Whilst Croke Park currently stands alone as Ireland’s premier first-class stadium to rival international venues of similar stature in the modern era, it will shortly be joined by the impressive new home for international soccer and rugby at Lansdowne Road.
The provincial headquarters for Leinster and Munster rugby (Donnybrook and Thomond Park) are being improved, whilst numerous county GAA grounds and local soccer stadia have made smaller scale improvements to their grounds. In Ulster, almost all of the county grounds have had a face lift in the past decade, albeit with terracing set to remain a feature of GAA grounds long into the future (and many would welcome that, not least the Hill 16 Dubs, though I must confess to not being a fan of terracing.)
In the north, Linfield seem set for an almighty legal battle with the IFA if the latter proceed with stated plans to abandon their contract with the Blues and leave the ground ahead of the necessary stadia improvements. In any case, a Windsor Park without the international team would seem far too big for even the most supported club team in the north, and it would be interesting to hear Blues fans’ ideas about what the club might do if faced with that scenario.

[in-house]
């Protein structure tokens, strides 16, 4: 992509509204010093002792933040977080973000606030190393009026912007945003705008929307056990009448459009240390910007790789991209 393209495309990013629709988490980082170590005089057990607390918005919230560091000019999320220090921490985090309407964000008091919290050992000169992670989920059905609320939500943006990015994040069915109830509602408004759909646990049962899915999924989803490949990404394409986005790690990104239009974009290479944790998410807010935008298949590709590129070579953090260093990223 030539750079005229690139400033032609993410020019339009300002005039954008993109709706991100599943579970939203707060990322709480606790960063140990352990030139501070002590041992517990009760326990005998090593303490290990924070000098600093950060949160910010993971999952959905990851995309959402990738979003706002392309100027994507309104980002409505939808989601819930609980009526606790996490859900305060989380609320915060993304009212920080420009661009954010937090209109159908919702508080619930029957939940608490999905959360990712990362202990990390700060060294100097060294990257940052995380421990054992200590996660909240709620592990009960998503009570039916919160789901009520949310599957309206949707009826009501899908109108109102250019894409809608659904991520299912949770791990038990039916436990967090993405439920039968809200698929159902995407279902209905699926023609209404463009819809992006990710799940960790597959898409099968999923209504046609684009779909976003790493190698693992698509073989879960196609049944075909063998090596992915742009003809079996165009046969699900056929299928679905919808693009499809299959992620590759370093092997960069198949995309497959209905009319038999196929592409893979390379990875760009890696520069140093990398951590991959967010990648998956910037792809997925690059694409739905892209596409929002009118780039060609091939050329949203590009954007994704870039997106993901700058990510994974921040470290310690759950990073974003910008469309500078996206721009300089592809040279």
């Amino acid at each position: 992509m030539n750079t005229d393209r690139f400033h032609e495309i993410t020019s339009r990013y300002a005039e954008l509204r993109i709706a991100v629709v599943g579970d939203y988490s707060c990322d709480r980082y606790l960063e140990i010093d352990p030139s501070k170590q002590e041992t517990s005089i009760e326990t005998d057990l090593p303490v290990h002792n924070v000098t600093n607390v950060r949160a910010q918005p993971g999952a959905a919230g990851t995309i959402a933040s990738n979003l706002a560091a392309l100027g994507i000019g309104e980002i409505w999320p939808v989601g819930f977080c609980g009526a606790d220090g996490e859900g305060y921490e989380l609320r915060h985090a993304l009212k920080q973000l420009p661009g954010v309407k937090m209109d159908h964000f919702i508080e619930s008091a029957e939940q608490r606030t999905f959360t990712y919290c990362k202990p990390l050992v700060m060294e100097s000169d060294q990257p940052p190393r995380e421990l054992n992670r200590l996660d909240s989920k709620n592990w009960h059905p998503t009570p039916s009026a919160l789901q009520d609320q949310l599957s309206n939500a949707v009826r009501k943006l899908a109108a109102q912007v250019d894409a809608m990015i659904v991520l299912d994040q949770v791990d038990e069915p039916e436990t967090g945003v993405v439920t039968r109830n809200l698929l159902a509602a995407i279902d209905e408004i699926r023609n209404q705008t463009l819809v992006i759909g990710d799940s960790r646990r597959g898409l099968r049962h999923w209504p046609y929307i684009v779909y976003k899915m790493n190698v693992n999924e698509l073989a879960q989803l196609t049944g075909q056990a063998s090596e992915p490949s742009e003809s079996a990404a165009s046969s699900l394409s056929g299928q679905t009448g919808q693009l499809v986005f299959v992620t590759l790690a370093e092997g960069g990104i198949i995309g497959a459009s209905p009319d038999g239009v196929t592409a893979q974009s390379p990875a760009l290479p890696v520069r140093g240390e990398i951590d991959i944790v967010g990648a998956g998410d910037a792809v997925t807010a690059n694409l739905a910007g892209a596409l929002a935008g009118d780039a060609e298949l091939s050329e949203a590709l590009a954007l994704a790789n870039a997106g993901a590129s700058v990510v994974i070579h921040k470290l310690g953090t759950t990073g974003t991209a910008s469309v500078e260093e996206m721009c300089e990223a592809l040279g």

Other Irish league clubs have made small scale improvements to their grounds, with Cliftonville in the process of building a second modern stand and many other clubs making similar small step improvements.
Eircom league clubs have also been making improvements to their grounds, with some notable clubs- like Drogheda and Derry City- having ambitious proposals for new all-seater stadia in the pipeline (subject to finances and, in the case of the former, planning approval.)